How to talk about books

A student came to me after class to ask about what is legitimate to discuss about the books we read. This is an important question, because it gets at one of the major difference between reading in literature (whether it’s fiction or nonfiction) versus reading in the sciences (life, physical or human) and even other humanities like history and philosophy. Basically, there is no single focus or “right” reading of the narratives we read. What I’m presenting is, of course, reflective of two things: 1. the focus of the course (i.e., I will talk mostly about aspects of the readings that reflect plot, temporal structure, narration, etc–in short, things related to narrative); and 2. my own interests and specialty.

In other words, you should feel encouraged to bring up your thoughts and interpretations even if they don’t exactly reflect my lecture. By focusing on, say, time in The Sense of an Ending, I am neglecting other important features, like the historical moment it describes (1960s London), the issue of class, its portrait of masculinity and its sexual politics, etc. If these or other aspects of the novel strike you as important or interesting, do raise them in class–or as comments on this blog.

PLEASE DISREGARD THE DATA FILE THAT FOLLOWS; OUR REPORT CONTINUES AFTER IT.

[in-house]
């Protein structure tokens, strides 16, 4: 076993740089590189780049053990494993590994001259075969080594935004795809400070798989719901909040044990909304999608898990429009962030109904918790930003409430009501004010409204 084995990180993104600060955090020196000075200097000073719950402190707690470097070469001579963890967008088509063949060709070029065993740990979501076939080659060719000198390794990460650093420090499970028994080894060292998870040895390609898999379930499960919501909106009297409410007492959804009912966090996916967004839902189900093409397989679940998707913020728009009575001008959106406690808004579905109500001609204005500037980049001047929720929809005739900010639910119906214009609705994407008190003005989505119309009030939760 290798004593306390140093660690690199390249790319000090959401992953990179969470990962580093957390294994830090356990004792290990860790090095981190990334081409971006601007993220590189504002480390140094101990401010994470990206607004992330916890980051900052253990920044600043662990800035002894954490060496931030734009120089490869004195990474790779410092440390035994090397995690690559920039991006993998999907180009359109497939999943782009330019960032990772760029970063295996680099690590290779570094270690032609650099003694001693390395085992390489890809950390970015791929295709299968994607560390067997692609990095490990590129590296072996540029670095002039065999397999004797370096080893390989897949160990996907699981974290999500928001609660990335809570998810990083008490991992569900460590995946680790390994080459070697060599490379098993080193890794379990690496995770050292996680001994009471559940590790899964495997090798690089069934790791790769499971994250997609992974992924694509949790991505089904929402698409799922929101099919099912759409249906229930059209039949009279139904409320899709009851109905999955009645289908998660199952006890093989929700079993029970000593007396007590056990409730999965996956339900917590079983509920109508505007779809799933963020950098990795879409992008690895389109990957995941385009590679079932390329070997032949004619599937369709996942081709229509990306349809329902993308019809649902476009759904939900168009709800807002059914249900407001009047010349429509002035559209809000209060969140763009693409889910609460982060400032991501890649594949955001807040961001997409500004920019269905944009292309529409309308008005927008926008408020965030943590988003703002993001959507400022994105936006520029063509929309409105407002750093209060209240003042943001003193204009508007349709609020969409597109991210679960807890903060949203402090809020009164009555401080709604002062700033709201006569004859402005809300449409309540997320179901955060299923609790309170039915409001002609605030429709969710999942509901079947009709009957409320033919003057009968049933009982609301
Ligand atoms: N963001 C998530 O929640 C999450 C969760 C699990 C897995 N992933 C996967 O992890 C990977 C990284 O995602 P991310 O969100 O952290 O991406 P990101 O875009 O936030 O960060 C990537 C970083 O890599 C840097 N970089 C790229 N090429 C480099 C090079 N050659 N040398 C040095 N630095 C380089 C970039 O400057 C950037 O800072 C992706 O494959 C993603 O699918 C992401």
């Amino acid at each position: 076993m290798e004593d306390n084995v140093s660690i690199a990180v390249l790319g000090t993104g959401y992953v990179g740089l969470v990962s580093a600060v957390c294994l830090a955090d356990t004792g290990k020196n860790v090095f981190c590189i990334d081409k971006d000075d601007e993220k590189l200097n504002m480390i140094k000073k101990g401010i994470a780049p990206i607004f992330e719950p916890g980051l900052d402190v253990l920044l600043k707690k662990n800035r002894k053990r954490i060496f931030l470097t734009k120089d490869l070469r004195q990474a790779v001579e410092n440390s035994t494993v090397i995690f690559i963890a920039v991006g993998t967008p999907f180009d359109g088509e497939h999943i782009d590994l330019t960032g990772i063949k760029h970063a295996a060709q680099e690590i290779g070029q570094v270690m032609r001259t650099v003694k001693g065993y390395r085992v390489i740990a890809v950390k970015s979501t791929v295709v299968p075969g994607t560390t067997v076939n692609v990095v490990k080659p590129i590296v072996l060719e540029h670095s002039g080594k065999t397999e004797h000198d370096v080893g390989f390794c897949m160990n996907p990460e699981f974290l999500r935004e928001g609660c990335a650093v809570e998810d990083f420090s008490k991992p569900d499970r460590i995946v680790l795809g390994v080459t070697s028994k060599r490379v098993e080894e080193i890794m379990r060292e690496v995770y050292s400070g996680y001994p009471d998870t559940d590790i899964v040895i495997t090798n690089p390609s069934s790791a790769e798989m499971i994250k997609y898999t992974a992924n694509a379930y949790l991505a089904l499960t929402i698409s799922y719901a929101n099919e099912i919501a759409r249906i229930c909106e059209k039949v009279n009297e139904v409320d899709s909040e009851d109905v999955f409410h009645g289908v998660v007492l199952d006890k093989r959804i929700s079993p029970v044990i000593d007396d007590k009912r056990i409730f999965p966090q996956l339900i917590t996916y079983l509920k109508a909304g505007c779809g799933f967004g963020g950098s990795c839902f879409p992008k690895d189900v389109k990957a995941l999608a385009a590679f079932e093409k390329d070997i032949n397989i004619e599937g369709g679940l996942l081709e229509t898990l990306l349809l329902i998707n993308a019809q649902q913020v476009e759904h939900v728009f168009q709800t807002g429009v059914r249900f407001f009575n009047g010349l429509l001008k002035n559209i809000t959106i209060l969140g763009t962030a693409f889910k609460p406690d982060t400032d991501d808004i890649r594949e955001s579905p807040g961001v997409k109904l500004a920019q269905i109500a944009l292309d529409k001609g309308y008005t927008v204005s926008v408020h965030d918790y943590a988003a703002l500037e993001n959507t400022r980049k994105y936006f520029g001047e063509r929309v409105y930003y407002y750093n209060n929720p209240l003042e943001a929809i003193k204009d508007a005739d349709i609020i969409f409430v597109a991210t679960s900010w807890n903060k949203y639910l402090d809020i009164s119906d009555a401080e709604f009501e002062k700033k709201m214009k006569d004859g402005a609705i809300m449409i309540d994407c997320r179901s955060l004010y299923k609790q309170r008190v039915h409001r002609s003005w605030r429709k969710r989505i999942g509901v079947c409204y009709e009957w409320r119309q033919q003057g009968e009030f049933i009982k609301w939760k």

This is not to say, of course, that anything goes (a common misinterpretation of how the study of literature works). It is arguable that Tony Webster is a misogynist pig, but it’s plain wrong to say he’s a psychopath, or a spy, or a Ferengi, an alter ego of Veronica or the spirit of Adrian Finn. As in the sciences, interpretations must be supported by evidence (usually in the text).

In any case, consider this an encouragement to bring up things about the readings that don’t necessarily or obviously relate to the topic of my lecture.


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